If students really want to encounter classical poetry produced by non-whites, they have options. They can study the relative handful of languages that produced significant literature before the modern period. Hebrew, Arabic, Thai, Chinese, and Urdu come to mind. These are all worthy subjects crying out for more scholarship.

But there's a catch. And it is what catches our activists out. Studying an ancient language to discover non-white voices is challenging and requires real work. You cannot pass the final exams just by repeating a number of fashionable political slogans. And perhaps activist students do not study these languages because they correctly suspect they won't find much written in these languages that qualifies as politically correct by the standards of 2017. In fact, you will find in these literatures exactly the kind of messages that activists least like to hear. Lessons like: Humble yourself and mortify your ambitions.

Honestly, You Never Know What Will Show Up in a Sacristy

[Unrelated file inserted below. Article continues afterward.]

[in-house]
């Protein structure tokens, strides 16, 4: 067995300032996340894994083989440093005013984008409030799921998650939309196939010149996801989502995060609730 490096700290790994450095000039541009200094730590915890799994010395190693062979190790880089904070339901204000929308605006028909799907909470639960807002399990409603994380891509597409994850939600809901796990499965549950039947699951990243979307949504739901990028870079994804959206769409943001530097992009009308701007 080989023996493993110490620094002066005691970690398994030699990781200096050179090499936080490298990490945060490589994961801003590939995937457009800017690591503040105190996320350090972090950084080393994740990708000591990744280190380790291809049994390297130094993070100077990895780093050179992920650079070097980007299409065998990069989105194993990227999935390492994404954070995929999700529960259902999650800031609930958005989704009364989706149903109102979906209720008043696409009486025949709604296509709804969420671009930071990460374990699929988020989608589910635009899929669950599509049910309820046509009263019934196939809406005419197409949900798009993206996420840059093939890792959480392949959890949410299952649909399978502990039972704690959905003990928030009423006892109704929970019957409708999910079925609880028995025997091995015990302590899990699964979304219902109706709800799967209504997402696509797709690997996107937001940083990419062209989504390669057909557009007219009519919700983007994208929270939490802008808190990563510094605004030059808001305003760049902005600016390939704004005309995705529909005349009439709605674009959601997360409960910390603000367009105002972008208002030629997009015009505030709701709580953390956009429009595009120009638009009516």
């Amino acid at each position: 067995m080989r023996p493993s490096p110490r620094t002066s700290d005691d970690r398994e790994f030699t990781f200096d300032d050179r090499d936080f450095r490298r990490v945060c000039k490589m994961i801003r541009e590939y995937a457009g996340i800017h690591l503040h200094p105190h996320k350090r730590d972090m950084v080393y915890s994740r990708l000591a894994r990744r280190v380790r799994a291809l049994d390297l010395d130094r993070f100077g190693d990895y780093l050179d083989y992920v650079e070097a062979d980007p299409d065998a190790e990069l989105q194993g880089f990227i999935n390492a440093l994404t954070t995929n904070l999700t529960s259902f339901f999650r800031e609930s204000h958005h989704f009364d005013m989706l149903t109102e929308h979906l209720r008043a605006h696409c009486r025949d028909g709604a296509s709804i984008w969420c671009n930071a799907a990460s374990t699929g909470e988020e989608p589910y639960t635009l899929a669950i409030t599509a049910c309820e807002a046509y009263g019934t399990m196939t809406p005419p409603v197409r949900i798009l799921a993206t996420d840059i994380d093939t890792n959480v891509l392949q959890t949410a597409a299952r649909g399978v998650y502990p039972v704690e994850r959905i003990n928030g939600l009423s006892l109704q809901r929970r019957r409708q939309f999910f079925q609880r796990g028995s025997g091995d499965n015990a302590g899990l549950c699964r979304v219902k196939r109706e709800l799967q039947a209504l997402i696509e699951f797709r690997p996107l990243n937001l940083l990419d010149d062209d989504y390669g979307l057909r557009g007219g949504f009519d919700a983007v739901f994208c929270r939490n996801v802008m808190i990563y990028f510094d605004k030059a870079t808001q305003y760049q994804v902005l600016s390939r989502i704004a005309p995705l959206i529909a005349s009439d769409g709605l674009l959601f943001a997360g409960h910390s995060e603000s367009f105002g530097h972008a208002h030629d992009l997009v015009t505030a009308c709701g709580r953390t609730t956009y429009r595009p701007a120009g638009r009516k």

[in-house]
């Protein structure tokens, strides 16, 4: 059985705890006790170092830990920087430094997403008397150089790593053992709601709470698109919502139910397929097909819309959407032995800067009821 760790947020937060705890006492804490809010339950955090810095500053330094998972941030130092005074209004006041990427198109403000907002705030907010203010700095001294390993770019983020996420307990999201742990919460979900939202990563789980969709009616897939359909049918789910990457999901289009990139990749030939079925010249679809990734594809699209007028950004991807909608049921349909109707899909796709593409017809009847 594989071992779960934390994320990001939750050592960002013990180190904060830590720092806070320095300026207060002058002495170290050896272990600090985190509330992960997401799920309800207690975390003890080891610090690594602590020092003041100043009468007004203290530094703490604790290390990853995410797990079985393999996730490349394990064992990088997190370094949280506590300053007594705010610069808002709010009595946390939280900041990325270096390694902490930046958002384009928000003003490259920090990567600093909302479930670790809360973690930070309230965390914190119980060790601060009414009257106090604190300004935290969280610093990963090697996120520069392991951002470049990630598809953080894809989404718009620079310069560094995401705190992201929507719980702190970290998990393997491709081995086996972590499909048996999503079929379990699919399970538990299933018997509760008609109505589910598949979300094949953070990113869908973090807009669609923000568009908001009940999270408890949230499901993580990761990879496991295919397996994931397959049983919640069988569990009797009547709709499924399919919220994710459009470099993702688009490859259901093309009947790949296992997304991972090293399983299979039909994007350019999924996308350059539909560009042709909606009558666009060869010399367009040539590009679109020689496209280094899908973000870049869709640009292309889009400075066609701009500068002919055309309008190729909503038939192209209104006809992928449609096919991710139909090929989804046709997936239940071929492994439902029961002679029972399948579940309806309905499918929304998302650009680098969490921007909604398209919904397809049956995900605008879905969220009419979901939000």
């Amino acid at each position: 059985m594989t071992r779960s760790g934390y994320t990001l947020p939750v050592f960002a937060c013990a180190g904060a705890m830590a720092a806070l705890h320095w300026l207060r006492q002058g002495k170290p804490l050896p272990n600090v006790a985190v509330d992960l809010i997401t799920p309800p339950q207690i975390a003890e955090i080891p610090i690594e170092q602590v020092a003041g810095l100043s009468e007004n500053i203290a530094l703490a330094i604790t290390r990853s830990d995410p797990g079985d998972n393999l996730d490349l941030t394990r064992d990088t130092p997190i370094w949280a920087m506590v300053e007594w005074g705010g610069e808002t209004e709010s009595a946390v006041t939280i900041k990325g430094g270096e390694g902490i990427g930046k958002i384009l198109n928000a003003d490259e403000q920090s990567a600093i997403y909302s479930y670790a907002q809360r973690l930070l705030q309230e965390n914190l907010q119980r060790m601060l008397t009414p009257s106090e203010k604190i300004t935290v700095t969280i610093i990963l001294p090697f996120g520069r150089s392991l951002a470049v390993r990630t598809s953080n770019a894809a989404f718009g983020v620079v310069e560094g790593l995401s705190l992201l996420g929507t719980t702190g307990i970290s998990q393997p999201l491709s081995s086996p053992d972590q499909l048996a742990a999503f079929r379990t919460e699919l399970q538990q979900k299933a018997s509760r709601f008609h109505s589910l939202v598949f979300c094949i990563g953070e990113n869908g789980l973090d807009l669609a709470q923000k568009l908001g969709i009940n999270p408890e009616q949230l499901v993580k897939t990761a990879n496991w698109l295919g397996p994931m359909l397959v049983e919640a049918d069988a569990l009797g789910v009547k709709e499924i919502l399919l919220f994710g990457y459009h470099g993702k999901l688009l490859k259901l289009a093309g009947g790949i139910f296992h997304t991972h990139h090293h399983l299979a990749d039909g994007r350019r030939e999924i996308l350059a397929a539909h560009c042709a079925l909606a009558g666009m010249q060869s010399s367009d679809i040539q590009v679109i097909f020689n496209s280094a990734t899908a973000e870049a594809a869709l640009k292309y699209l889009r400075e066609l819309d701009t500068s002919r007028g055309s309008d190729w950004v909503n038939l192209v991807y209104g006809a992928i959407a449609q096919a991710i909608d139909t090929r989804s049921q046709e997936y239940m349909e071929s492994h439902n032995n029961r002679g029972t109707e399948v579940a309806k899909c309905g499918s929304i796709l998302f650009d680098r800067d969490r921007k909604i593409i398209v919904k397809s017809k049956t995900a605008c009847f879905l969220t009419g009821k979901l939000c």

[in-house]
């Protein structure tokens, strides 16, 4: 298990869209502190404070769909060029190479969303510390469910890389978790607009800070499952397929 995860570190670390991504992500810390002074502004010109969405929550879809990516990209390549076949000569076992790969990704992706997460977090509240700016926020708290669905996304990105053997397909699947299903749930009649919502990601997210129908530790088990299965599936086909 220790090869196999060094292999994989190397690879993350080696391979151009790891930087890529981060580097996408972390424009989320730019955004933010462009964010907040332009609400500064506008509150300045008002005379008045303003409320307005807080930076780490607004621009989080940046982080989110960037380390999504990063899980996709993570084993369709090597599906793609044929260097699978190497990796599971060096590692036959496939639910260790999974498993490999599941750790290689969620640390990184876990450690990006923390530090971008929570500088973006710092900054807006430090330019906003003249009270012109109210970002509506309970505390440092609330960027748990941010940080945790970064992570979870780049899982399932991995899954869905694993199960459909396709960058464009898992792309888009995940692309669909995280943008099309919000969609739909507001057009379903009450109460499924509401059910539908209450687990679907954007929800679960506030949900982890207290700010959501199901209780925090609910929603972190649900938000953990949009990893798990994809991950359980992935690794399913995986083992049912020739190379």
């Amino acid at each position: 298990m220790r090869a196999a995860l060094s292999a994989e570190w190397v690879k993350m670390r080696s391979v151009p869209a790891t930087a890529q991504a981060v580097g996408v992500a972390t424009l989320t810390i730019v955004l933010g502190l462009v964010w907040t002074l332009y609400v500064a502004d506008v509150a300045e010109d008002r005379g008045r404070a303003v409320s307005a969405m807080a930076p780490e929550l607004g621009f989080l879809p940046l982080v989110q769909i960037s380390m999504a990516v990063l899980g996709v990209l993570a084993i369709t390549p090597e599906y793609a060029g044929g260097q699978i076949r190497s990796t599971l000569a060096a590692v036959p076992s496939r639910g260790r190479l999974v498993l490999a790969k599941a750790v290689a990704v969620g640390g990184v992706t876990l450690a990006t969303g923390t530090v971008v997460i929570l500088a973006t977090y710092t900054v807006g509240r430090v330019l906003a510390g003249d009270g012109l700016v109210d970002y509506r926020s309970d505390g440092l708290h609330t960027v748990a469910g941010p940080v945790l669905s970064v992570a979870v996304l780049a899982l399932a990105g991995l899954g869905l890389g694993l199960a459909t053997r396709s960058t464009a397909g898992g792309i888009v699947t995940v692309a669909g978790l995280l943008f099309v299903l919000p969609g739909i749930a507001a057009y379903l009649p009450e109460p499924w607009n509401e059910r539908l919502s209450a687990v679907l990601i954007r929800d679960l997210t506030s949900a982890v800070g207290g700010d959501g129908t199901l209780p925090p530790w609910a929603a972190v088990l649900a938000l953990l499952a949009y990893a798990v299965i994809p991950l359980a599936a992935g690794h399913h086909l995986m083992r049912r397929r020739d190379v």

Queen Elizabeth I’s long-lost skirt to go on display after being found on a church altar in Herefordshire

No Wagner or Beethoven, but Still Somewhat Useful

Best classical music recordings of 2016

Some Fun for Amateur Physicists

The claim that hot water freezes faster than cold water just got even weirder

Monday, January 9, 2017

Good Lord

'Crucifixion maybe too distressing,' theology students warned
The University of Glasgow, part of the elite Russell Group, has introduced the warnings to its theology students studying Creation to Apocalypse: Introduction to the Bible (Level 1).

In one lecture about Jesus, it warned students it "contains graphic scenes of the crucifixion" adding that it would be flagged up to students beforehand.